familiar obstacle. australia's star batsmen, steve smith, and after resuming on 60, he promptly slipped through england's fingers, jofra archer spurning a difficult catch, but it was a chance and he knew it. the wait for a breakthrough went on, finally, stuart broad struck, travis head, gone, for england, sorely needed celebrations. suddenly they we re needed celebrations. suddenly they were causing problems, a decidedly edgy start for matthew wade, close toa edgy start for matthew wade, close to a catch but agonisingly short. still, they could not shift smith, was this a chance? confusion, so nearly a run out, not quite. england's pressure paid off, wait misgiving somewhere into the stratosphere, all eyes onjoe root. —— wade. and wade was gone for 16, england kept chipping away but smith would not budge, the world number one batsmen lived up to his billing, just before lunch, he completed his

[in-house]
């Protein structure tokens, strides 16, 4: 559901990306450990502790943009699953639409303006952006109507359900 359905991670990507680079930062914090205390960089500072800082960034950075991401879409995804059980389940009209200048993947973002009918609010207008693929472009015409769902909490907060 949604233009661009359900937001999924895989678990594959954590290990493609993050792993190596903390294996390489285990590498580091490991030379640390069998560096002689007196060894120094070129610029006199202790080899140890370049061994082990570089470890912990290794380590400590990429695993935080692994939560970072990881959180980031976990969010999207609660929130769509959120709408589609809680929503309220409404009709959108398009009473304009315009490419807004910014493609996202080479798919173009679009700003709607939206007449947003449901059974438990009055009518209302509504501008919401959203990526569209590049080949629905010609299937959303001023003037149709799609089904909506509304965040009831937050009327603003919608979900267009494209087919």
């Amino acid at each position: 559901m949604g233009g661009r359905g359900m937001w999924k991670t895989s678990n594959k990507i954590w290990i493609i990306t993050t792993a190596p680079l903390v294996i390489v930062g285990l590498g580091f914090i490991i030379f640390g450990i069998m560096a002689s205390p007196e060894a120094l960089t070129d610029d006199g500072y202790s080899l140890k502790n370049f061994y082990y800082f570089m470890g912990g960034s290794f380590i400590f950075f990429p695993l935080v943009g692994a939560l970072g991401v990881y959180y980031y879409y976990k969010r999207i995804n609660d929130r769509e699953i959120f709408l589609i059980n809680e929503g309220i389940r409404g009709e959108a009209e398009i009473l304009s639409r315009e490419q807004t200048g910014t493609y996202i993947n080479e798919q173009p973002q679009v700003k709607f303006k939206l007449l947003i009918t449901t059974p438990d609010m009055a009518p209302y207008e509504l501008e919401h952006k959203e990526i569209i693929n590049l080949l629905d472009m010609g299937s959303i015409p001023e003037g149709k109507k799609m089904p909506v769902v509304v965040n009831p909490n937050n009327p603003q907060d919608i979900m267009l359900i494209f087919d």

third century of this ashes, a remarkable feat from a remarkable talent, but for england, but will not be much consolation. the existence of the loch ness monster is one of scotland's oldest myths. now scientists say the creatures behind repeated sightings could be giant eels. researchers from new zealand have tried to catalogue all living species in the loch by extracting dna from water samples. our correspondent iain macinnes is on the shores of loch ness for us. this has been a long awaited announcement, to an even longer running mystery, the first sighting of that strange creature, in the lock here, back in the sixth century, and we are still talking about it. —— loch. today, science made myth in the search for nessie. —— science met myth. it's a mystery which endures: just what exactly lies beneath